Content as a Service (CaaS) offers new technical possibilities for publishing content.
With CaaS you can use various apps and the Internet of Things (IoT) as well as websites and mobile devices. Modern content management systems (CMS) also set fewer limits on the formats of your content. In addition to text, they easily process video, audio and sophisticated image formats. At the same time they influence your editing process. Where with classic CMS you were thinking about content, layout and publishing media in parallel, with CaaS in the back end you concentrate on the content and leave the rest to the front end.
What content does your target group want to see where?
Apart from all technical possibilities, the decisive factor is which content is relevant for your users and your target group. Whether a customer, reader, prospective customer or user consumes your content on the move, on a stationary PC or on an Internet-enabled fridge is of secondary importance. The consumer behaviour of information is changing at a rapid pace. Let technology meet the need for new and flexible channels. Concentrate on good content for your target group. CaaS will help you with this.
The decoupled backend with decoupled as well as headless CMS forces you to think only about the content first. You don't know where the content you as an editor will finally appear. It may also be more difficult for the editor to see a realistic preview of his content. Think about which views you need and how you want to implement them.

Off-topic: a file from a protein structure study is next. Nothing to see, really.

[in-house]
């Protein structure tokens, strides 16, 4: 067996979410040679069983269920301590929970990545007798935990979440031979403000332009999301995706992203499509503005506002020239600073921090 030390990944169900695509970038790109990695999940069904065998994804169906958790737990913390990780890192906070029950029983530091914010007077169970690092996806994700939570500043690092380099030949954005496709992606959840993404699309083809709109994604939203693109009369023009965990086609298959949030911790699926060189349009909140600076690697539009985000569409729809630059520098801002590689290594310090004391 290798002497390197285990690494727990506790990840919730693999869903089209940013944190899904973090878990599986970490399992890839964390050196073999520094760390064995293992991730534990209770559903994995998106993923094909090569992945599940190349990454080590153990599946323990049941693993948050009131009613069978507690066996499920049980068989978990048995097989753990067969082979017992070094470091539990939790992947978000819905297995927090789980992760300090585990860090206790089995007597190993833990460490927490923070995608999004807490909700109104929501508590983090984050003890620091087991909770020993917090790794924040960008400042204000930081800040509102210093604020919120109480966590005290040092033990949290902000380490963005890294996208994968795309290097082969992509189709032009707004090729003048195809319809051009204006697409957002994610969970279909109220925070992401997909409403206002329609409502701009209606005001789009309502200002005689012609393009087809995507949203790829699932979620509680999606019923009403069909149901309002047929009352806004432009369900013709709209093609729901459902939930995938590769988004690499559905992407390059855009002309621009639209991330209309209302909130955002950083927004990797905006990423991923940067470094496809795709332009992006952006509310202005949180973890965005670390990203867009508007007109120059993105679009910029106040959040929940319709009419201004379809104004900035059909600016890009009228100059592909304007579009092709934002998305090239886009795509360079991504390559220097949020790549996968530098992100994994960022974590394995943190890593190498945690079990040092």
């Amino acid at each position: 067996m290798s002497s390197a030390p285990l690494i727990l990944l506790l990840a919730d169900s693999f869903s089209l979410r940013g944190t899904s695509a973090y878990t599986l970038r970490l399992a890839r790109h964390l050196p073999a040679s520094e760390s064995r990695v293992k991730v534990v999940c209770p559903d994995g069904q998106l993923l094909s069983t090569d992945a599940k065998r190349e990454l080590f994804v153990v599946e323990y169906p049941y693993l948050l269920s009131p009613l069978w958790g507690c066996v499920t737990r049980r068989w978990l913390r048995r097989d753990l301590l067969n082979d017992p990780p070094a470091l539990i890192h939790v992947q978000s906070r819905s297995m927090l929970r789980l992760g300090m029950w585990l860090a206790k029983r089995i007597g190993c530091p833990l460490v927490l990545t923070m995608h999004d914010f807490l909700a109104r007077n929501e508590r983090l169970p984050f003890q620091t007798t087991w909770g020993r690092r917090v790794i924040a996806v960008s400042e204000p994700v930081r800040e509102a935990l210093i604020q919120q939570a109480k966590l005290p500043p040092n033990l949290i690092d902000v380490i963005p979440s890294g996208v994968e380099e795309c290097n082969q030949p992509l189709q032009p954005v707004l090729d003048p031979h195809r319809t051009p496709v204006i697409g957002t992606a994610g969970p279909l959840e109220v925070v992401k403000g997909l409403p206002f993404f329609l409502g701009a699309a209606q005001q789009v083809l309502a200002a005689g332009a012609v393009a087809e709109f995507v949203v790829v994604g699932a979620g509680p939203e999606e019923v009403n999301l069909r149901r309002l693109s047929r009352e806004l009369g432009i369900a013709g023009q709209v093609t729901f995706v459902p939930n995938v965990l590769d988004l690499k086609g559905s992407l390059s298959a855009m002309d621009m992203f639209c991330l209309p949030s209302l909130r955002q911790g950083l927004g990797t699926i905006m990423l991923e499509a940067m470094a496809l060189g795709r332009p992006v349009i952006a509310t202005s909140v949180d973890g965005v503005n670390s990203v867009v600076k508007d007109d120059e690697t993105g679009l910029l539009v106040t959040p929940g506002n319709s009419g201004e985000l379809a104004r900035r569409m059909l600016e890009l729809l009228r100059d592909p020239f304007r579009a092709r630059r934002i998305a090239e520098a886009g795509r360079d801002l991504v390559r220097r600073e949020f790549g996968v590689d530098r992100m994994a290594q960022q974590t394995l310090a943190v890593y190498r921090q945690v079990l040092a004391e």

How to make good content available to all
What makes good content? Start with your current and future users. What does a subscriber ask, what does a guest ask? How do you capture the interest of more image-oriented consumers? How much can a potential long-term user read before he loses interest? What is the relationship between text, image and audio? How easy should it be to switch between the different media on the same interface?
CaaS makes it easy, even requires intensive thinking about the content and its addressees.
In addition, a well-organized semantics of your content is crucial. In order to be able to present the content in the right places, in the right contexts and on the right channels, you need navigation and search options. If you want to display targeted functions to a user of the Internet of Things, for example on the refrigerator or in the car, you can use semantics to do so. Or vice versa: Enable simplified functions in an app, while the web page in the browser should display a wider range or enable more advanced applications. Likewise, you can control extended access for registered or paying users vis-à-vis guests.
Gone are the days when content was heavily wired to the layout and written channel-specific. Content First is the new paradigm! Click here for the entire CaaS article series
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